Lily Clara Letter 12 - New Sheriff in Town
The town of Frisco lived up to its reputation as one of the wildest towns in the Wild West. At the height of its population boom, it was home to about 6,000 people along with a disproportionate number of saloons, brothels, gambling dens, and murders. This boomtown has been described as “Dodge City, Tombstone, Sodom, and Gomorrah all rolled into one.”
When the lawlessness reached unsustainable levels, the residents sought the help of a notorious lawman. In 1880, the town hired a tough-as-nails marshal named William Pearson from Nevada, who had developed an impressive reputation for his work in Silver Reef and Pioche. Like Wyatt Earp, who was appointed deputy sheriff in Tombstone that same year, Sheriff Pearson brought law and order to the town with his own style of lawlessness. Rather than relying on arrests, judges, juries, or jail sentences, Pearson made it clear to outlaws and troublemakers that they had one choice: “get out or get shot.” He reportedly explained that “dead men give no trouble.” On his first night in Frisco, Sheriff Pearson killed six lawbreakers who refused to leave. He left such a wake that the town had to hire an undertaker wagon to gather the bodies each morning to bury them in the unmarked southeast section of the Frisco cemetery. This sanctioned vigilantism was extreme but effective. Sheriff Pearson’s methods brought some degree of order to the raucous mining town.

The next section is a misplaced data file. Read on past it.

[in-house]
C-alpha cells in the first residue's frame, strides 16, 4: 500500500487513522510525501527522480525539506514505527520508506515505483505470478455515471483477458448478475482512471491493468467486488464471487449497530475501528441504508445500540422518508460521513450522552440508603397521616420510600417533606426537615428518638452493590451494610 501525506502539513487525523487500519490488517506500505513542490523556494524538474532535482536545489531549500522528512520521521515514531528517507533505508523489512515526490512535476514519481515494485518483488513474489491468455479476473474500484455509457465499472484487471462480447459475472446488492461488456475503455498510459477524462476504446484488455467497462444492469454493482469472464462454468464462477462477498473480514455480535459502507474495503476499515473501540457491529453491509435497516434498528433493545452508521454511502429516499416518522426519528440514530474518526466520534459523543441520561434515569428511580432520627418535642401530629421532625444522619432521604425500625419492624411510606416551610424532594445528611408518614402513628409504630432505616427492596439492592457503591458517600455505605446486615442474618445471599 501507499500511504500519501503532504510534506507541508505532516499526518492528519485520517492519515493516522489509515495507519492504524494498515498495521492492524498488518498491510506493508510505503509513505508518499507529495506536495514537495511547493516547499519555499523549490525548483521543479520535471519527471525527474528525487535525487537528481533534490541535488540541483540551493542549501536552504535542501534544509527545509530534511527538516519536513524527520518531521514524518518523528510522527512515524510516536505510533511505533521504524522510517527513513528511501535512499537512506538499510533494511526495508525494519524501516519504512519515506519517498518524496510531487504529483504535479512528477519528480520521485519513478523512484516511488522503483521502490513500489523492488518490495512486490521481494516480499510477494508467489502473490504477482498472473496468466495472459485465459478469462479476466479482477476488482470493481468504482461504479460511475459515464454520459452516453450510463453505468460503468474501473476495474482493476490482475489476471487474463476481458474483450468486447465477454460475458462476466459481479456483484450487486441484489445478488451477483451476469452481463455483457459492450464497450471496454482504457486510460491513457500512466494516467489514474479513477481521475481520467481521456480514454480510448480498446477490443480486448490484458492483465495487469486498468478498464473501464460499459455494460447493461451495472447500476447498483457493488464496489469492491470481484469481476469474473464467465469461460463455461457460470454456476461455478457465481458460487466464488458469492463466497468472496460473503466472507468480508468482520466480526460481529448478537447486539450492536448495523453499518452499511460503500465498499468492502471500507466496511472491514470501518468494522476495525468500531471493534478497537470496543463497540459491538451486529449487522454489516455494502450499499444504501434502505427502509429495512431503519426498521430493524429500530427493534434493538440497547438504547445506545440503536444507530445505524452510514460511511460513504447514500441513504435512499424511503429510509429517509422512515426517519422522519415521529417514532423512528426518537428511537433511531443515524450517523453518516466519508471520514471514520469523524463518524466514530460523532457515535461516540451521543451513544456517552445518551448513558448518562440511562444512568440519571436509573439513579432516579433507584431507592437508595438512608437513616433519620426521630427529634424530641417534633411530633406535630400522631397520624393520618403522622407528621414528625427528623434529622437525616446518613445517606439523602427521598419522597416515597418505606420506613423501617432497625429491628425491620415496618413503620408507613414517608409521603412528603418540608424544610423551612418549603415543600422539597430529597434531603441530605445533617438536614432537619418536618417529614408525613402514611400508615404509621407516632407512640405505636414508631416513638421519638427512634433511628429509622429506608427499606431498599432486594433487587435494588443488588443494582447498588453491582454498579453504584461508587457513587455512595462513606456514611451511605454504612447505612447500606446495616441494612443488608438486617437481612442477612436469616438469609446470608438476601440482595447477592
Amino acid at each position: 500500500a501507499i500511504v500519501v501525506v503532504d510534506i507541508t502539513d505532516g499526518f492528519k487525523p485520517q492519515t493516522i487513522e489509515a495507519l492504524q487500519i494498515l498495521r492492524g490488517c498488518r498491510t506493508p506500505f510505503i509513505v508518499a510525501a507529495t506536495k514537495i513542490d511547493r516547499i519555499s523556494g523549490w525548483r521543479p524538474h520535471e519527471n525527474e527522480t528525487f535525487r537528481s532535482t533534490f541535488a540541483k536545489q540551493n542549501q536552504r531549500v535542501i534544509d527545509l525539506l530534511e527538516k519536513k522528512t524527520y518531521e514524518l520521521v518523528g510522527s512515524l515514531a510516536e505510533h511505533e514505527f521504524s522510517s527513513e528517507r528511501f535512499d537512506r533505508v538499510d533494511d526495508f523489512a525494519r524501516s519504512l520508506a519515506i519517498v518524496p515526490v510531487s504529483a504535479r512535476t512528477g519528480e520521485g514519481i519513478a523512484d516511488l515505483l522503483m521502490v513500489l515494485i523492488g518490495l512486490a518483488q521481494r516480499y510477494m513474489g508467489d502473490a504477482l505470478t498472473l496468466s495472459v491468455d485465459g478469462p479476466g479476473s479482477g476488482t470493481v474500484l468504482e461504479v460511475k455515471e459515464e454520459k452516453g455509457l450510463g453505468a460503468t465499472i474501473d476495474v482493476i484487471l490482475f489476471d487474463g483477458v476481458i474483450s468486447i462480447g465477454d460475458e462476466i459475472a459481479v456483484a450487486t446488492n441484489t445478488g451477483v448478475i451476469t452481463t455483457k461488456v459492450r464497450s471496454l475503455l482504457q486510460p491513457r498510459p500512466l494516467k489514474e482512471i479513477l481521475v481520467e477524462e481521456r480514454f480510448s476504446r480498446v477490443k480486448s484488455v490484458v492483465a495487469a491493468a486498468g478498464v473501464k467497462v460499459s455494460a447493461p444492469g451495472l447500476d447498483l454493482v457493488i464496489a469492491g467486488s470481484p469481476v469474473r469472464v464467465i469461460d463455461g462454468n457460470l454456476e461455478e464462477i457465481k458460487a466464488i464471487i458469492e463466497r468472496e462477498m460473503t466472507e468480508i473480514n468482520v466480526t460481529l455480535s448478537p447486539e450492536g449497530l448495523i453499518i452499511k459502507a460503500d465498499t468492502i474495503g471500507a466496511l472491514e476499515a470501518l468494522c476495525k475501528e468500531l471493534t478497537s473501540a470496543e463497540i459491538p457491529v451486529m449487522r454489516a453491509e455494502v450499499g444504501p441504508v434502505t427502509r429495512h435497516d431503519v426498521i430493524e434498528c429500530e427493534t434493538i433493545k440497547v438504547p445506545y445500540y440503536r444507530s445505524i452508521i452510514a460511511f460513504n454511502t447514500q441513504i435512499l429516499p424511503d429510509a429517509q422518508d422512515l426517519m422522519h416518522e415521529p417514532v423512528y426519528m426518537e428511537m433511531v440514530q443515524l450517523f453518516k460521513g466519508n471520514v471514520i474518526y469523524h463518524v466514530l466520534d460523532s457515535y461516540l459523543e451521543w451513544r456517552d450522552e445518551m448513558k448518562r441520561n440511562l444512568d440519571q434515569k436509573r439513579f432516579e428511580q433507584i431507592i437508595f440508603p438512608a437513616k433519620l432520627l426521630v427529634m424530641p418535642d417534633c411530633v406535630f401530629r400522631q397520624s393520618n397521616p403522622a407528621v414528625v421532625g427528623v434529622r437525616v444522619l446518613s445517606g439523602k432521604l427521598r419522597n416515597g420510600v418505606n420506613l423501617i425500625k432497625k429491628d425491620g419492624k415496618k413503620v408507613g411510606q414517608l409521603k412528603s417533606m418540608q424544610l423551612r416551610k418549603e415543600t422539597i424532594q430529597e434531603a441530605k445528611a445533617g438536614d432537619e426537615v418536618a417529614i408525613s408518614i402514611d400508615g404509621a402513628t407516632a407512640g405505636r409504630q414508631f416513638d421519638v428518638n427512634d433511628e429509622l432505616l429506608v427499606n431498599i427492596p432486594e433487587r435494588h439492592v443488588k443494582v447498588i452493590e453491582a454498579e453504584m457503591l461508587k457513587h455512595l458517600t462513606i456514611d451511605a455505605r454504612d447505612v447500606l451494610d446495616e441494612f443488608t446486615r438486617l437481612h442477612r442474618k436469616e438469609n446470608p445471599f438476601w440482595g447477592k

Frisco Cemetery, with an unmarked section where outlaws were buried. Courtesy of Flickr.
Learn the Lingo:
Mormon tea: Also called “Brigham tea,” this beverage is named after the Latter-day Saint pioneers who settled in Utah and whose distinctive code of health required abstaining from coffee and traditional tea. This herbal tea was made from the stems of the ephedra nevedensis plant, a small shrub known for its medicinal properties.
Afternoonified: A Victorian slang word, meaning smart, dapper, or well-dressed.
Back shelf bustle: This bustle style reached its fashion peak in the mid-1880s. Fabric in the back of gowns was gathered into exaggerated bustles extending almost straight out from the back waist, and heavily-frilled bodices draped up at both sides were worn over a matching underskirt.
Josephine curls: Fringe or bangs that women wore curled or frizzed over the forehead; fashionable throughout the 1880s.
Bubbled around: Another popular Victorian era slang phrase, meaning to criticize, deprecate, gossip, or attack something verbally.
The morbs: A phrase indicating a temporary feeling of melancholy or sadness.
Bricky: brave or fearless by nature; bold and plucky.
Dinner dress featuring a prominent back shelf bustle, ca. 1884-1886. Courtesy of The Metropolitan Museum of Art, Costume Institute.